Cardiovascular Benefits Seen With as Few as 2,600 Steps Daily

In HealthDay News
by Healthday

Additional mortality benefits were found at a moderate-to-high versus low step cadence

By Lori Solomon HealthDay Reporter

WEDNESDAY, Dec. 6, 2023 (HealthDay News) — Cardiovascular disease (CVD) benefits can be seen from as few as about 2,600 steps per day, according to a review recently published in the Journal of the American College of Cardiology.

Niels A. Stens, from Radboud University Medical Center in Nijmegen, Netherlands, and colleagues conducted a meta-analysis to quantify dose-response associations between objectively measured step count metrics in the general population. The analysis included 111,309 individuals from 12 studies.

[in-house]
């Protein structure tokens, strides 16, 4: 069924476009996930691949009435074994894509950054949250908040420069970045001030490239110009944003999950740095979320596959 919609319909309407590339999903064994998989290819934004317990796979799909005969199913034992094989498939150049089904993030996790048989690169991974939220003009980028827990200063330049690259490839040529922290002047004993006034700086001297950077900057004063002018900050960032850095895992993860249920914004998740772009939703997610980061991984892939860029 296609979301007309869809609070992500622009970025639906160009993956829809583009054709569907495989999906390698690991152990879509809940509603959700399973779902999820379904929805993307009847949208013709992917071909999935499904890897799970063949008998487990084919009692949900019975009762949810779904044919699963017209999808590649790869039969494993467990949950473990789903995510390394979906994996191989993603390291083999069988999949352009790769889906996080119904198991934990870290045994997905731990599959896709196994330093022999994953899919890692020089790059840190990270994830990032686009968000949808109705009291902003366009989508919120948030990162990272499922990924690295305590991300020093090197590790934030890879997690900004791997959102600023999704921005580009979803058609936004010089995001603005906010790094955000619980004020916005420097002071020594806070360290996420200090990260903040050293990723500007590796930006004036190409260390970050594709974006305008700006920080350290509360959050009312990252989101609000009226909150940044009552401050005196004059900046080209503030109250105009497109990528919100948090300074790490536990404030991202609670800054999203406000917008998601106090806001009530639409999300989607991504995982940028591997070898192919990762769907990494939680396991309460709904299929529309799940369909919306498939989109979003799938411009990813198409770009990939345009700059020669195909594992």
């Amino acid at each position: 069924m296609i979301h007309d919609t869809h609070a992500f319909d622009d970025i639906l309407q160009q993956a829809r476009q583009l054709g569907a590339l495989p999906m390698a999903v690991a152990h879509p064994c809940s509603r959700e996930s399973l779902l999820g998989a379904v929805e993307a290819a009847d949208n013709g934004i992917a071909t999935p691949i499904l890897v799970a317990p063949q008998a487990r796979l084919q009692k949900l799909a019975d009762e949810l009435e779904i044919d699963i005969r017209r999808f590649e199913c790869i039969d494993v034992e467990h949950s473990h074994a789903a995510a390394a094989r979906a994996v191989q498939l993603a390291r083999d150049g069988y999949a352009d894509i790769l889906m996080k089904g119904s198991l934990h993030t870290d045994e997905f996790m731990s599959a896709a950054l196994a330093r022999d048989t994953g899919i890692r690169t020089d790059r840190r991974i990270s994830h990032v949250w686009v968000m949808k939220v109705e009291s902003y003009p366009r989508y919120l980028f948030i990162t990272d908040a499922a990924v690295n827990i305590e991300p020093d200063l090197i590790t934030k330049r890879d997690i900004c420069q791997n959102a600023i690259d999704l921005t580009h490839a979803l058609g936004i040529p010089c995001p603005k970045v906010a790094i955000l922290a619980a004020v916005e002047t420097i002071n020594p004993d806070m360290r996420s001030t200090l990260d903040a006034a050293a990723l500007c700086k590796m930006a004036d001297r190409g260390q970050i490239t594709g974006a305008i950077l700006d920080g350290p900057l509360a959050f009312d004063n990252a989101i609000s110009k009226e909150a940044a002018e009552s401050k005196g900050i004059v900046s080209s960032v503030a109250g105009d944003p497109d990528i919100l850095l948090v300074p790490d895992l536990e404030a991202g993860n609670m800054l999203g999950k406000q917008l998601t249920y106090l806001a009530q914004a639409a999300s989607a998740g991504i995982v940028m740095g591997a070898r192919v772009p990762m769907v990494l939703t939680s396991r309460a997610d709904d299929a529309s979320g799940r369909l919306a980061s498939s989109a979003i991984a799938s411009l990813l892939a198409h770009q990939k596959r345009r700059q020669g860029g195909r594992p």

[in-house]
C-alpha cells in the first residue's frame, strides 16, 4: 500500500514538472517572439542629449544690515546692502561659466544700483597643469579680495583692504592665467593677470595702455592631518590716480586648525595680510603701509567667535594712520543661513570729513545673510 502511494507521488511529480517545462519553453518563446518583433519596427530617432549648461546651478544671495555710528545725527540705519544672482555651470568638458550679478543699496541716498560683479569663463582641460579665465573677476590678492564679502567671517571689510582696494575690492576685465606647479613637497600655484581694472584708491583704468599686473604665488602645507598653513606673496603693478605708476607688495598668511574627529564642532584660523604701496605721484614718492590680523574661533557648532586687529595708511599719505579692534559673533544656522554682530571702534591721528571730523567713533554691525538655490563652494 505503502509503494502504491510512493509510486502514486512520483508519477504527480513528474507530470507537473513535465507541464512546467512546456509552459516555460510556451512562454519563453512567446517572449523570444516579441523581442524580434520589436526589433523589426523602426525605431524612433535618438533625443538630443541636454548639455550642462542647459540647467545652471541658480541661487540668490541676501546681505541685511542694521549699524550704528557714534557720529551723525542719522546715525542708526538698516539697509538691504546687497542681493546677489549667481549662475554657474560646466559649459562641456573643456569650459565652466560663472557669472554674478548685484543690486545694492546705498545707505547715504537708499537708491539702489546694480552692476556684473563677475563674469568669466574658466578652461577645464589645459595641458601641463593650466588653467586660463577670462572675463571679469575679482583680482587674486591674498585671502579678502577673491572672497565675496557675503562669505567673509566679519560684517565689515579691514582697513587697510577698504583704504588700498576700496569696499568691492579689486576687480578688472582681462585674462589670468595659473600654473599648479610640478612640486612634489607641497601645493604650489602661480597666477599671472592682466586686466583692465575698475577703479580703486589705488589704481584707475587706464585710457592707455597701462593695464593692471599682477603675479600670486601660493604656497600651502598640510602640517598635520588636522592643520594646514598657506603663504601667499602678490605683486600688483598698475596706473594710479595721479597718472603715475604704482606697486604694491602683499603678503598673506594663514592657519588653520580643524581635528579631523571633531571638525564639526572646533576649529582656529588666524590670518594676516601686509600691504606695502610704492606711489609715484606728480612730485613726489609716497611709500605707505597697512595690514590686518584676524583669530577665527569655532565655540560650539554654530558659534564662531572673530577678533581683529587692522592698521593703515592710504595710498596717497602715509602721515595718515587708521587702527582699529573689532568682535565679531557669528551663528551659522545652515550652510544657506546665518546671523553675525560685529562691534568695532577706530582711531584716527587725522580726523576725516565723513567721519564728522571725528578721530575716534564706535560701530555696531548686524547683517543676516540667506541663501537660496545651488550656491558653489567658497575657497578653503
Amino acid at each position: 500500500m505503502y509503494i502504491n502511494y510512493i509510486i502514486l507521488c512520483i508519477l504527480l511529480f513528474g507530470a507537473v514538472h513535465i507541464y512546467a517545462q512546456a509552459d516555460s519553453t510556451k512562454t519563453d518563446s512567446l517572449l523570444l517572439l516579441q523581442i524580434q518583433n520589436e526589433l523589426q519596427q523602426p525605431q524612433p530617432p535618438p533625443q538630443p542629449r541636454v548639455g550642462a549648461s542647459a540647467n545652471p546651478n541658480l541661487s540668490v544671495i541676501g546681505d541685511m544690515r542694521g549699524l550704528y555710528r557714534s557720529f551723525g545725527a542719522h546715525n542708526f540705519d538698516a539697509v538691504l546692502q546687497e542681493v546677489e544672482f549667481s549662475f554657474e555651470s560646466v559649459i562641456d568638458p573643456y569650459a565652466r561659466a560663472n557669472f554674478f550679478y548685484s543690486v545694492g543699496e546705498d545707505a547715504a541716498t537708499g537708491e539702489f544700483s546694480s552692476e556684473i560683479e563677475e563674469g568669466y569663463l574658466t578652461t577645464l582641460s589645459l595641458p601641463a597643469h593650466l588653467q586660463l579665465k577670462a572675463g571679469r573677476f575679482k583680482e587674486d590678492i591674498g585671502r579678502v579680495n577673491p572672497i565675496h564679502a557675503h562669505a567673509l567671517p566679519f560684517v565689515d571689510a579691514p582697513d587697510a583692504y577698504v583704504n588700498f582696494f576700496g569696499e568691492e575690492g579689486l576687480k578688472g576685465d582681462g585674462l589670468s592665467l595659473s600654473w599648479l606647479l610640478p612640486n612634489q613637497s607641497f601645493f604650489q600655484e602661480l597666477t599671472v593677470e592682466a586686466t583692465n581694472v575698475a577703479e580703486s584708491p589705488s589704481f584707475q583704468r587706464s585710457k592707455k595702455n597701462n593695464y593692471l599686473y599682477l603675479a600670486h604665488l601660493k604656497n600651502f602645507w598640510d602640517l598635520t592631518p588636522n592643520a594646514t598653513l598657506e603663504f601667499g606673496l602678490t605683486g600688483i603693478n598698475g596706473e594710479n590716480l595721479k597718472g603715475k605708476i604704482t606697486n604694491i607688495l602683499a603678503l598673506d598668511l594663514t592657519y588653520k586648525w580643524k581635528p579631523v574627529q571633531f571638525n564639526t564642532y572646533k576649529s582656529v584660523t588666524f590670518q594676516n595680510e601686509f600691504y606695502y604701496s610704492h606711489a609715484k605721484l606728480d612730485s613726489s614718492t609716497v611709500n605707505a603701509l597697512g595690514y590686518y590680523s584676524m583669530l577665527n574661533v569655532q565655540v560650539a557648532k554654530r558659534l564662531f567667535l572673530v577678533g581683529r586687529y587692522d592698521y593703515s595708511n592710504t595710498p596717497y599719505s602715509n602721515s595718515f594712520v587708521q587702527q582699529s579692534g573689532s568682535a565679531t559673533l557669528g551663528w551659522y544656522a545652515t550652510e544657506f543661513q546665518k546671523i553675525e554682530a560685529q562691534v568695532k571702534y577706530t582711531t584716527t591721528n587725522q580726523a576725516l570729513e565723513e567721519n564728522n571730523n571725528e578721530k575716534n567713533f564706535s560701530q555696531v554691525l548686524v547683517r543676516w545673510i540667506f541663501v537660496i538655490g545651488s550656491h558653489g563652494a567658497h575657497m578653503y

The researchers found significant risk reductions with 2,517 steps/day for all-cause mortality (adjusted hazard ratio [aHR], 0.92) and 2,735 steps/day for incident CVD (aHR, 0.89) versus 2,000 steps/day (reference). There was a nonlinear risk reduction seen for additional steps and risk for all-cause mortality and incident CVD with an optimal dose at 8,763 (aHR, 0.40) and 7,126 steps/day (aHR, 0.49), respectively. There was an independent relationship observed for increments from a low to an intermediate or a high cadence and risk reductions of all-cause mortality. There was no dose-response association seen with sex. After stratification for assessment device and wear location, the investigators found pronounced risk reductions for hip-worn accelerometers versus pedometers and wrist-worn accelerometers.

“These findings can extend contemporary physical activity prescriptions given the easy-to-understand concept of step count,” the authors write.

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